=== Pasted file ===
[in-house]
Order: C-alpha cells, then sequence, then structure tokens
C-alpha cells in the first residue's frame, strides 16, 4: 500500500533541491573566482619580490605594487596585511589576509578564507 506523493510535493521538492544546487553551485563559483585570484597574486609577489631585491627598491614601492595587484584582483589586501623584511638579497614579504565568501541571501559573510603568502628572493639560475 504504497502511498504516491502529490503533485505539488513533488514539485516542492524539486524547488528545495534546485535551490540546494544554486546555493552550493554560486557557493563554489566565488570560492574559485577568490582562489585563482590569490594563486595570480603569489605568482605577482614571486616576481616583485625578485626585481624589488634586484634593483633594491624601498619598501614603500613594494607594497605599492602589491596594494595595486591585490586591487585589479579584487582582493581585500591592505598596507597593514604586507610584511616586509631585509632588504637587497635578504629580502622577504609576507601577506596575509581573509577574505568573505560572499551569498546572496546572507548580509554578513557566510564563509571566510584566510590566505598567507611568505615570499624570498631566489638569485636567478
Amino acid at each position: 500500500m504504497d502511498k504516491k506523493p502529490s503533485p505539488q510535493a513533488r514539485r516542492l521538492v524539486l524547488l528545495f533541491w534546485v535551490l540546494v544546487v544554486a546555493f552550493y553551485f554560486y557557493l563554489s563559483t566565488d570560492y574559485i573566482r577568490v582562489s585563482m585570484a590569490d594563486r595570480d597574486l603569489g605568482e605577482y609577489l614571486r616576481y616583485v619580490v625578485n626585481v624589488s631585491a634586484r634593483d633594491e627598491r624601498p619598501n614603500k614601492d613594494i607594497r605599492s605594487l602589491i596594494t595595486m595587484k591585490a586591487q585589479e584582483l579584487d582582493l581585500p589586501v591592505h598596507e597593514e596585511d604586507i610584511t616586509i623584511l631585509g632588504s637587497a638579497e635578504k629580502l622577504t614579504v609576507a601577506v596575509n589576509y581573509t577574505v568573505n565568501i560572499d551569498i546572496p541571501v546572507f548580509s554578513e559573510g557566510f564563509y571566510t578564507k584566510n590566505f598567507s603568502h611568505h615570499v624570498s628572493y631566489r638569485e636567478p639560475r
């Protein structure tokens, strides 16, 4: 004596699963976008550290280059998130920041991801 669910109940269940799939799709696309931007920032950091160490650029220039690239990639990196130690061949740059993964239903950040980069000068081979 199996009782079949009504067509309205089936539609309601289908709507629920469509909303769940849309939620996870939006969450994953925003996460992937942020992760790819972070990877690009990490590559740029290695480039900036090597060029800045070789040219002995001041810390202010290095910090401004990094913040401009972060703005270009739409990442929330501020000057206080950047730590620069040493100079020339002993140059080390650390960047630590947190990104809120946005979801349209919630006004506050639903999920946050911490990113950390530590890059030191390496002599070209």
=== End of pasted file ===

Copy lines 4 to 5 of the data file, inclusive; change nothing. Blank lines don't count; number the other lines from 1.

Amino acid at each position: 500500500m504504497d502511498k504516491k506523493p502529490s503533485p505539488q510535493a513533488r514539485r516542492l521538492v524539486l524547488l528545495f533541491w534546485v535551490l540546494v544546487v544554486a546555493f552550493y553551485f554560486y557557493l563554489s563559483t566565488d570560492y574559485i573566482r577568490v582562489s585563482m585570484a590569490d594563486r595570480d597574486l603569489g605568482e605577482y609577489l614571486r616576481y616583485v619580490v625578485n626585481v624589488s631585491a634586484r634593483d633594491e627598491r624601498p619598501n614603500k614601492d613594494i607594497r605599492s605594487l602589491i596594494t595595486m595587484k591585490a586591487q585589479e584582483l579584487d582582493l581585500p589586501v591592505h598596507e597593514e596585511d604586507i610584511t616586509i623584511l631585509g632588504s637587497a638579497e635578504k629580502l622577504t614579504v609576507a601577506v596575509n589576509y581573509t577574505v568573505n565568501i560572499d551569498i546572496p541571501v546572507f548580509s554578513e559573510g557566510f564563509y571566510t578564507k584566510n590566505f598567507s603568502h611568505h615570499v624570498s628572493y631566489r638569485e636567478p639560475r
């Protein structure tokens, strides 16, 4: 004596699963976008550290280059998130920041991801 669910109940269940799939799709696309931007920032950091160490650029220039690239990639990196130690061949740059993964239903950040980069000068081979 199996009782079949009504067509309205089936539609309601289908709507629920469509909303769940849309939620996870939006969450994953925003996460992937942020992760790819972070990877690009990490590559740029290695480039900036090597060029800045070789040219002995001041810390202010290095910090401004990094913040401009972060703005270009739409990442929330501020000057206080950047730590620069040493100079020339002993140059080390650390960047630590947190990104809120946005979801349209919630006004506050639903999920946050911490990113950390530590890059030191390496002599070209």